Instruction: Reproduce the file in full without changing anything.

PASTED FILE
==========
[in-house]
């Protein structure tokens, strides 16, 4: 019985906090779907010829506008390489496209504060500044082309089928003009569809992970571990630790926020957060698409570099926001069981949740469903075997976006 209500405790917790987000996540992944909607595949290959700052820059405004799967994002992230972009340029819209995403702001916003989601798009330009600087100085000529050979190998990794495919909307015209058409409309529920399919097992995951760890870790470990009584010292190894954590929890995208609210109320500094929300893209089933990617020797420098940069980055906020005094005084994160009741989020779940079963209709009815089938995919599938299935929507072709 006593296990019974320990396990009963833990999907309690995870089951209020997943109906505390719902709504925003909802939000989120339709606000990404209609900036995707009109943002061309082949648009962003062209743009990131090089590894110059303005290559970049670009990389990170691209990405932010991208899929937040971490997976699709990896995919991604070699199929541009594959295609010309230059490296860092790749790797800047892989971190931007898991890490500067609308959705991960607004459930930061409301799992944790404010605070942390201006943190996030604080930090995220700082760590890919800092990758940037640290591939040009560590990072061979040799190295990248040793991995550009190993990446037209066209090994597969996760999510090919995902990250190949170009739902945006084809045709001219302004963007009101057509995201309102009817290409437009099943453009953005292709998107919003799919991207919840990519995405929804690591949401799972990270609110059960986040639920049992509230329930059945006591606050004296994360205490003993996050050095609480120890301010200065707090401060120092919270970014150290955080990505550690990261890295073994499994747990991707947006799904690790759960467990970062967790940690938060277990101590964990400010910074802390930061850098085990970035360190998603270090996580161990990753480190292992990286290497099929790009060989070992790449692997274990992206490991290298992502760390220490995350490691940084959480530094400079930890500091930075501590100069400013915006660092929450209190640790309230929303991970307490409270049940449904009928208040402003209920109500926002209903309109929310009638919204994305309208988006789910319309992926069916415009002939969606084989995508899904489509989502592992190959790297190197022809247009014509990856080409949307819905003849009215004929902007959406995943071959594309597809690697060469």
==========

[in-house]
């Protein structure tokens, strides 16, 4: 019985906090779907010829506008390489496209504060500044082309089928003009569809992970571990630790926020957060698409570099926001069981949740469903075997976006 209500405790917790987000996540992944909607595949290959700052820059405004799967994002992230972009340029819209995403702001916003989601798009330009600087100085000529050979190998990794495919909307015209058409409309529920399919097992995951760890870790470990009584010292190894954590929890995208609210109320500094929300893209089933990617020797420098940069980055906020005094005084994160009741989020779940079963209709009815089938995919599938299935929507072709 006593296990019974320990396990009963833990999907309690995870089951209020997943109906505390719902709504925003909802939000989120339709606000990404209609900036995707009109943002061309082949648009962003062209743009990131090089590894110059303005290559970049670009990389990170691209990405932010991208899929937040971490997976699709990896995919991604070699199929541009594959295609010309230059490296860092790749790797800047892989971190931007898991890490500067609308959705991960607004459930930061409301799992944790404010605070942390201006943190996030604080930090995220700082760590890919800092990758940037640290591939040009560590990072061979040799190295990248040793991995550009190993990446037209066209090994597969996760999510090919995902990250190949170009739902945006084809045709001219302004963007009101057509995201309102009817290409437009099943453009953005292709998107919003799919991207919840990519995405929804690591949401799972990270609110059960986040639920049992509230329930059945006591606050004296994360205490003993996050050095609480120890301010200065707090401060120092919270970014150290955080990505550690990261890295073994499994747990991707947006799904690790759960467990970062967790940690938060277990101590964990400010910074802390930061850098085990970035360190998603270090996580161990990753480190292992990286290497099929790009060989070992790449692997274990992206490991290298992502760390220490995350490691940084959480530094400079930890500091930075501590100069400013915006660092929450209190640790309230929303991970307490409270049940449904009928208040402003209920109500926002209903309109929310009638919204994305309208988006789910319309992926069916415009002939969606084989995508899904489509989502592992190959790297190197022809247009014509990856080409949307819905003849009215004929902007959406995943071959594309597809690697060469």